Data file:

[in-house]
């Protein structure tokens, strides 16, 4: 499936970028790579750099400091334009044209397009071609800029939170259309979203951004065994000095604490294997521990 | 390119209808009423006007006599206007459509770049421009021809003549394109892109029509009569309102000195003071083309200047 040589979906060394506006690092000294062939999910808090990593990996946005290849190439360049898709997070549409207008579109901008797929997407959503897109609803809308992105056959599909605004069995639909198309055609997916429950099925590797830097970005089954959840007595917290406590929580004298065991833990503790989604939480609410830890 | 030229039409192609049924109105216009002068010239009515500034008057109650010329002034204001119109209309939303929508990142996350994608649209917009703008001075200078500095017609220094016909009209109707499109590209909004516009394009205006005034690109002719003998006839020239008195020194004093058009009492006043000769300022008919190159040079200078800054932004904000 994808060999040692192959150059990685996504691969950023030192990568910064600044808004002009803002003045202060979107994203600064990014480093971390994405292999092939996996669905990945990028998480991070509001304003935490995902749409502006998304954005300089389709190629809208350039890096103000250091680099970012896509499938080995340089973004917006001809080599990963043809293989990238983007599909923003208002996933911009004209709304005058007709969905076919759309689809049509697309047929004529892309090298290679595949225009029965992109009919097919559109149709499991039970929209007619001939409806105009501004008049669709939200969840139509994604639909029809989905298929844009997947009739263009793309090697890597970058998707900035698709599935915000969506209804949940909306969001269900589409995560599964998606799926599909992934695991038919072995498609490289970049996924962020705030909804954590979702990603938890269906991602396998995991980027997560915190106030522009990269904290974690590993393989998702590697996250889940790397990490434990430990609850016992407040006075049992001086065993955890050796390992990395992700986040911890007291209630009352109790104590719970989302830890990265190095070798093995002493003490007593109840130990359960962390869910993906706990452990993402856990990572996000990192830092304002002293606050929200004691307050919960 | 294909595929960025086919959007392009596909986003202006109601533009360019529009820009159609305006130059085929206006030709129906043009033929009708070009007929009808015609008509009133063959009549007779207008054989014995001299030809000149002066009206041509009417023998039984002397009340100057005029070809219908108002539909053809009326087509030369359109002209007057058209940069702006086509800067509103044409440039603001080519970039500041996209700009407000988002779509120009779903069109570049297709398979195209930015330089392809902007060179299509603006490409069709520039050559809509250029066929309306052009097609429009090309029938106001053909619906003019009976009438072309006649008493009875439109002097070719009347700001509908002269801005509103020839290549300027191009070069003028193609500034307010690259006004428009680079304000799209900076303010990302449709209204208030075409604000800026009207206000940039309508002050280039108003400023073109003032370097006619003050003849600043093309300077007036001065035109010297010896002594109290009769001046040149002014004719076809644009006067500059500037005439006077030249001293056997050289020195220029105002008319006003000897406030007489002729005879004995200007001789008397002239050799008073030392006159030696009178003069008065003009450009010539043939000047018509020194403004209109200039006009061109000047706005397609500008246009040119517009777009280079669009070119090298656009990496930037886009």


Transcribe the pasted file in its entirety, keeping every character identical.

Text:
[in-house]
């Protein structure tokens, strides 16, 4: 499936970028790579750099400091334009044209397009071609800029939170259309979203951004065994000095604490294997521990 | 390119209808009423006007006599206007459509770049421009021809003549394109892109029509009569309102000195003071083309200047 040589979906060394506006690092000294062939999910808090990593990996946005290849190439360049898709997070549409207008579109901008797929997407959503897109609803809308992105056959599909605004069995639909198309055609997916429950099925590797830097970005089954959840007595917290406590929580004298065991833990503790989604939480609410830890 | 030229039409192609049924109105216009002068010239009515500034008057109650010329002034204001119109209309939303929508990142996350994608649209917009703008001075200078500095017609220094016909009209109707499109590209909004516009394009205006005034690109002719003998006839020239008195020194004093058009009492006043000769300022008919190159040079200078800054932004904000 994808060999040692192959150059990685996504691969950023030192990568910064600044808004002009803002003045202060979107994203600064990014480093971390994405292999092939996996669905990945990028998480991070509001304003935490995902749409502006998304954005300089389709190629809208350039890096103000250091680099970012896509499938080995340089973004917006001809080599990963043809293989990238983007599909923003208002996933911009004209709304005058007709969905076919759309689809049509697309047929004529892309090298290679595949225009029965992109009919097919559109149709499991039970929209007619001939409806105009501004008049669709939200969840139509994604639909029809989905298929844009997947009739263009793309090697890597970058998707900035698709599935915000969506209804949940909306969001269900589409995560599964998606799926599909992934695991038919072995498609490289970049996924962020705030909804954590979702990603938890269906991602396998995991980027997560915190106030522009990269904290974690590993393989998702590697996250889940790397990490434990430990609850016992407040006075049992001086065993955890050796390992990395992700986040911890007291209630009352109790104590719970989302830890990265190095070798093995002493003490007593109840130990359960962390869910993906706990452990993402856990990572996000990192830092304002002293606050929200004691307050919960 | 294909595929960025086919959007392009596909986003202006109601533009360019529009820009159609305006130059085929206006030709129906043009033929009708070009007929009808015609008509009133063959009549007779207008054989014995001299030809000149002066009206041509009417023998039984002397009340100057005029070809219908108002539909053809009326087509030369359109002209007057058209940069702006086509800067509103044409440039603001080519970039500041996209700009407000988002779509120009779903069109570049297709398979195209930015330089392809902007060179299509603006490409069709520039050559809509250029066929309306052009097609429009090309029938106001053909619906003019009976009438072309006649008493009875439109002097070719009347700001509908002269801005509103020839290549300027191009070069003028193609500034307010690259006004428009680079304000799209900076303010990302449709209204208030075409604000800026009207206000940039309508002050280039108003400023073109003032370097006619003050003849600043093309300077007036001065035109010297010896002594109290009769001046040149002014004719076809644009006067500059500037005439006077030249001293056997050289020195220029105002008319006003000897406030007489002729005879004995200007001789008397002239050799008073030392006159030696009178003069008065003009450009010539043939000047018509020194403004209109200039006009061109000047706005397609500008246009040119517009777009280079669009070119090298656009990496930037886009």